There are two different options to choose from and thickness relates directly to performance – the thicker the door seal, the more neoprene rubber that makes the seal. The correct thickness for any situation is a personal preference, and should be chosen based on the importance of confidentiality, as well as the severity of the problem you are experiencing.
All of our door seal products are made from clear anodized aluminum with black neoprene gasketing. The adjustable Jamb Seal (Standard: 33C/Heavy Duty: 599C) will remain stationary and is installed up the two sides of the door as well as across the top of the door jamb. There are adjustment screws on the back of the unit, which allow the seal to be tightened or loosened in relation to the closed door. This ensures a perfect fit, every time.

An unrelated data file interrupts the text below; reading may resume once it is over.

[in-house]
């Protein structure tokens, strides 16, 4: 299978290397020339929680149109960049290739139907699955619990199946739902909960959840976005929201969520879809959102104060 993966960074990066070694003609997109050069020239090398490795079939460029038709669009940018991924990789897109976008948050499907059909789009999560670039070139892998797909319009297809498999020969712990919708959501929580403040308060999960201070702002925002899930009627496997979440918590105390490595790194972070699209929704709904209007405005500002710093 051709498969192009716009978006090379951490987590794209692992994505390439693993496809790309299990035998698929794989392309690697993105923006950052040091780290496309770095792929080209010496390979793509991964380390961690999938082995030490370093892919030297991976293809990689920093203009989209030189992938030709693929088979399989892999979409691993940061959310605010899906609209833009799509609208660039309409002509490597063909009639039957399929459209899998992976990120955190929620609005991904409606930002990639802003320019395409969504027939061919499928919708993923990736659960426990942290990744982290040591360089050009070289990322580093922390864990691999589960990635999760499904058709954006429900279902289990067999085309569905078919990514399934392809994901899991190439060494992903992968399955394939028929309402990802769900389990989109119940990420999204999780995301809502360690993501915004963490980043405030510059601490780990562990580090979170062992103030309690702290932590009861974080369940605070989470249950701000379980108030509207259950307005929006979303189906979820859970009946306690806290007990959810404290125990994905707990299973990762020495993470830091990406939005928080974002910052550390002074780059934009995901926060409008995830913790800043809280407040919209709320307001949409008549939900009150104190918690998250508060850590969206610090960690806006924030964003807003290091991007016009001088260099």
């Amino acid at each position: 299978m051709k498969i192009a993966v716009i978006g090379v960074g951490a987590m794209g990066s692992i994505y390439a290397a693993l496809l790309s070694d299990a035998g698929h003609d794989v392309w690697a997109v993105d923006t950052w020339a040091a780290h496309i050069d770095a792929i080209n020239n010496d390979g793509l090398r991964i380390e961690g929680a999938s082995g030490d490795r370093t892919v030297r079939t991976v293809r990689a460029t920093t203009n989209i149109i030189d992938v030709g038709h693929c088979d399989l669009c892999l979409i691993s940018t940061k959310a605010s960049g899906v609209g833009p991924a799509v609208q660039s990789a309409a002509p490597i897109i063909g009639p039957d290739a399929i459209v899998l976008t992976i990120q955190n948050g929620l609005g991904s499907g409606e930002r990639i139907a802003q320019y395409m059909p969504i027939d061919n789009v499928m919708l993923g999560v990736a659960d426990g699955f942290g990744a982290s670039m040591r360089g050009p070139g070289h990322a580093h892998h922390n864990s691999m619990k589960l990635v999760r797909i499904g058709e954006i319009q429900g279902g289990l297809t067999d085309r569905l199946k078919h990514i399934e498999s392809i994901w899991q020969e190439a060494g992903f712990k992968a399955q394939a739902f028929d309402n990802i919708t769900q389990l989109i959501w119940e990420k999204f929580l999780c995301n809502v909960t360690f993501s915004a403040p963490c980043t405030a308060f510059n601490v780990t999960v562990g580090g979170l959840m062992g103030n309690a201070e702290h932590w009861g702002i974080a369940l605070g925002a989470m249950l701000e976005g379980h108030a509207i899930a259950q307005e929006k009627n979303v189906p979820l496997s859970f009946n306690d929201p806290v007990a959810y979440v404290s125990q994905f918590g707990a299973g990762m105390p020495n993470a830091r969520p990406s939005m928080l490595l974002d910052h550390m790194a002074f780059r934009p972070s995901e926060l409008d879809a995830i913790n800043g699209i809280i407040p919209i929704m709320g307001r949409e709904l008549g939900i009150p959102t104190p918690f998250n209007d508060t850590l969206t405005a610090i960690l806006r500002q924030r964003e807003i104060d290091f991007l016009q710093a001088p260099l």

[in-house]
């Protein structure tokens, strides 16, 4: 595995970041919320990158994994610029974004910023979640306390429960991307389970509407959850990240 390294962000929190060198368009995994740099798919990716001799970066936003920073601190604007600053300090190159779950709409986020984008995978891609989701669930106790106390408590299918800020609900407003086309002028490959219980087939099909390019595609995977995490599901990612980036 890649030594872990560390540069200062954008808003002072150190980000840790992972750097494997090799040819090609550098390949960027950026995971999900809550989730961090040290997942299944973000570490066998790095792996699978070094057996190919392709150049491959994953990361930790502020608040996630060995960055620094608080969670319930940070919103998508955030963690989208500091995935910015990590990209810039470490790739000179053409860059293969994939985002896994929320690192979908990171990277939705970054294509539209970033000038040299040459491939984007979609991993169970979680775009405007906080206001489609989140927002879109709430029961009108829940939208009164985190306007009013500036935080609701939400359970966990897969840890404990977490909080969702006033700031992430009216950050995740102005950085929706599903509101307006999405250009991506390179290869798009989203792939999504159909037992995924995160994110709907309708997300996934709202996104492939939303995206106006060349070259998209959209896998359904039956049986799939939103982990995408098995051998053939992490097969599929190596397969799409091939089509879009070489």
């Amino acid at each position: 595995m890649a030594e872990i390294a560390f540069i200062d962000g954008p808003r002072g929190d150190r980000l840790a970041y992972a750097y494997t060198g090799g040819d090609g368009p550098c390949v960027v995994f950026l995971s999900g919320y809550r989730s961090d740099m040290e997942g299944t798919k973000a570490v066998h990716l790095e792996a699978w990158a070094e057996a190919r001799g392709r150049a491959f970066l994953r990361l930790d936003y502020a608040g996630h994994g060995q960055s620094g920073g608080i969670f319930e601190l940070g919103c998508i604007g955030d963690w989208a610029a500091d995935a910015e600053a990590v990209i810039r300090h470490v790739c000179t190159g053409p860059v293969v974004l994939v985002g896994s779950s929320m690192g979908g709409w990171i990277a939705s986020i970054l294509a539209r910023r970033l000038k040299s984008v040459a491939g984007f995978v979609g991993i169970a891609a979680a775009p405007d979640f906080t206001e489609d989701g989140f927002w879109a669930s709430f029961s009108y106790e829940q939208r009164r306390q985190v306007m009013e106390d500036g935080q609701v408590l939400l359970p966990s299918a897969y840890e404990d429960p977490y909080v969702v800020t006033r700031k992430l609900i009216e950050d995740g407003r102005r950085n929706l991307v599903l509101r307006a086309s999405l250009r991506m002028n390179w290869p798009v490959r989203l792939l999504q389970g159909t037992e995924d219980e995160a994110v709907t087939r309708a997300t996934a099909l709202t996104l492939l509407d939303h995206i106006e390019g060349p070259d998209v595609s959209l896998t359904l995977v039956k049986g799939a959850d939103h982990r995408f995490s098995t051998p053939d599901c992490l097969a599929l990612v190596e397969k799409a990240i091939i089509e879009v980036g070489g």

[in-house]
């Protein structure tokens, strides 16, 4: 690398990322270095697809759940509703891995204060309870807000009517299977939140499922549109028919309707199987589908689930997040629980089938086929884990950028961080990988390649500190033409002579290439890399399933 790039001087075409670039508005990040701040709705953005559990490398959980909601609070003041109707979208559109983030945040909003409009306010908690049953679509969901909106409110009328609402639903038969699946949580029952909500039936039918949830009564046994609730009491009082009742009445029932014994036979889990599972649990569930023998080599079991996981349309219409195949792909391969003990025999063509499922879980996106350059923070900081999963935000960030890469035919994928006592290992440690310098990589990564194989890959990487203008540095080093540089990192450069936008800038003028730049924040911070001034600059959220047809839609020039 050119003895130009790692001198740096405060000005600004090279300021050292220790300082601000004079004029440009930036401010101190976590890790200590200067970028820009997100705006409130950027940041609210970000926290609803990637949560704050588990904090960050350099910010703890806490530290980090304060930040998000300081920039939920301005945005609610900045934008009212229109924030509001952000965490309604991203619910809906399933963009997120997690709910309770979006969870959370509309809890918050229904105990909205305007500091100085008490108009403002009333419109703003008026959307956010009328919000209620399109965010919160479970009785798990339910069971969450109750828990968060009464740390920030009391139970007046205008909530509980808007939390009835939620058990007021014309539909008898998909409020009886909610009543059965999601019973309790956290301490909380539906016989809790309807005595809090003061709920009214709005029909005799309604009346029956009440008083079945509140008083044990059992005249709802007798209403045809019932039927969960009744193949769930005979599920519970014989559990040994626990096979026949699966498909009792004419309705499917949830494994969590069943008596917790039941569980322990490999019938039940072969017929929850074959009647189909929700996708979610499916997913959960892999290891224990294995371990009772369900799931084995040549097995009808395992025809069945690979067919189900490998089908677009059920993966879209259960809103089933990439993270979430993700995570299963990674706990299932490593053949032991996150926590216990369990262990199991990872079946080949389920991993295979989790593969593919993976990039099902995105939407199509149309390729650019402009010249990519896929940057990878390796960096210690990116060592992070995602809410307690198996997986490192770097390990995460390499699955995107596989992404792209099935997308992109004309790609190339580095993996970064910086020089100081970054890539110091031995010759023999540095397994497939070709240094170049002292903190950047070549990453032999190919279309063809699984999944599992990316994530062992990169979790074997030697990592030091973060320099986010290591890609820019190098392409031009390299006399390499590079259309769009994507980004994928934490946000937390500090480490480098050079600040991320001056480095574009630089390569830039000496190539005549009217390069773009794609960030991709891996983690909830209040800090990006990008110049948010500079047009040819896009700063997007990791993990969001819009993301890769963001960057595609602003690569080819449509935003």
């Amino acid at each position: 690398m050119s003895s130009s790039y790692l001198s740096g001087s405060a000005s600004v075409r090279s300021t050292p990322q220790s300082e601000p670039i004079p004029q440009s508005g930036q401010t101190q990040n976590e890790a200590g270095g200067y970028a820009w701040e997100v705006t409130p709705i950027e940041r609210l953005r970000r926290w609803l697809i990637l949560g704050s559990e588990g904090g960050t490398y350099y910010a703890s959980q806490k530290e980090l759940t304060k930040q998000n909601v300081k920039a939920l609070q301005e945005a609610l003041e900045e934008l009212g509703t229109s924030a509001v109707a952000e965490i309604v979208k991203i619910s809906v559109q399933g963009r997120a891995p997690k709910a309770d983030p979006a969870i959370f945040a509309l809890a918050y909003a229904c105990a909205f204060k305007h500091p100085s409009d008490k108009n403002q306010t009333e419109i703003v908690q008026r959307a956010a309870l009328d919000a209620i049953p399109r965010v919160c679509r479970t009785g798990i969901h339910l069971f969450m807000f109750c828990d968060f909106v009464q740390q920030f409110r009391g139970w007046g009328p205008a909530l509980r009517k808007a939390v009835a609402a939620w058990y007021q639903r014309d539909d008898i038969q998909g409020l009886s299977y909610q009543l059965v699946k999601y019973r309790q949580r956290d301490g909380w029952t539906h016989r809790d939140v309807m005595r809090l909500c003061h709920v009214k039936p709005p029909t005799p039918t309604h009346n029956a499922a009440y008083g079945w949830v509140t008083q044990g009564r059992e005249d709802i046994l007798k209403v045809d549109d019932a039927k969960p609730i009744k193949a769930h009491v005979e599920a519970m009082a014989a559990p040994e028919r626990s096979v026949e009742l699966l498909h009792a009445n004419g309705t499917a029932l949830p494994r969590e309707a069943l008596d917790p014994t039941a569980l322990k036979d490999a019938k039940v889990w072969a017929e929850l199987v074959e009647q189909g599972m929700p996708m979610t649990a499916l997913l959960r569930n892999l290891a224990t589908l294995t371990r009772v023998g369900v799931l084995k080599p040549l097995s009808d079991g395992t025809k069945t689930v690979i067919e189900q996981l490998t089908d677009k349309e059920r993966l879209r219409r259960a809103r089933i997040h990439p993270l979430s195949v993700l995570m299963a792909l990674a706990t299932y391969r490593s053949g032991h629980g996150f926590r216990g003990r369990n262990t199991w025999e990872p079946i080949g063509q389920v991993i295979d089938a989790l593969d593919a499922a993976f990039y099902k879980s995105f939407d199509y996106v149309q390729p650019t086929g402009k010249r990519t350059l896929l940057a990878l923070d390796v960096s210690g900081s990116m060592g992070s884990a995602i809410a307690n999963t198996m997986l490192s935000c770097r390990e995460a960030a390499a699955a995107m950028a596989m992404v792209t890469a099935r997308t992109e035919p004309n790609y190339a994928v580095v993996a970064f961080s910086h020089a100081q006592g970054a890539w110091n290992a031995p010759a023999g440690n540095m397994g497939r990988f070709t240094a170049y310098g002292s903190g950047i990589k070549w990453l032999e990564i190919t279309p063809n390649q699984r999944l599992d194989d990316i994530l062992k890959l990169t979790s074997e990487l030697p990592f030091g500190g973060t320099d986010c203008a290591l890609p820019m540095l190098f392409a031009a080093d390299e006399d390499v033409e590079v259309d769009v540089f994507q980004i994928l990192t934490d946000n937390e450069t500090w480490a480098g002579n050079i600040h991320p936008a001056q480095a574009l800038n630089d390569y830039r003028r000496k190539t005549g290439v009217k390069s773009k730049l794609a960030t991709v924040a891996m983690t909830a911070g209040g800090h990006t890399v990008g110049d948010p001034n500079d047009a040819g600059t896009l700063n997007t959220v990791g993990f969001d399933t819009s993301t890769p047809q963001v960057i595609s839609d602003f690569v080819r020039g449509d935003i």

How do you soundproof the bottom of a door?
The bottom of the door is inherently the largest gap most people face. It has to clear the floor, so a gap is necessary. We have a very cool product that takes care of that pesky space. The automatic door bottom is a self-leveling, spring-loaded mechanism that mechanically pushes a neoprene gasket to the floor as the door is closed.
The seal on the hinge side of the door will hit the ground first, and the seal becomes more level with the ground as you close the door, preventing wear on the neoprene seal. When the door is opened, a spring inside the unit pulls the seal up away from the floor. If your door swings INTO the room, the door seal will need to be installed on the HALLWAY side of the door. If your door swings OUT of the room, you will install the door seal on the ROOM side of the door.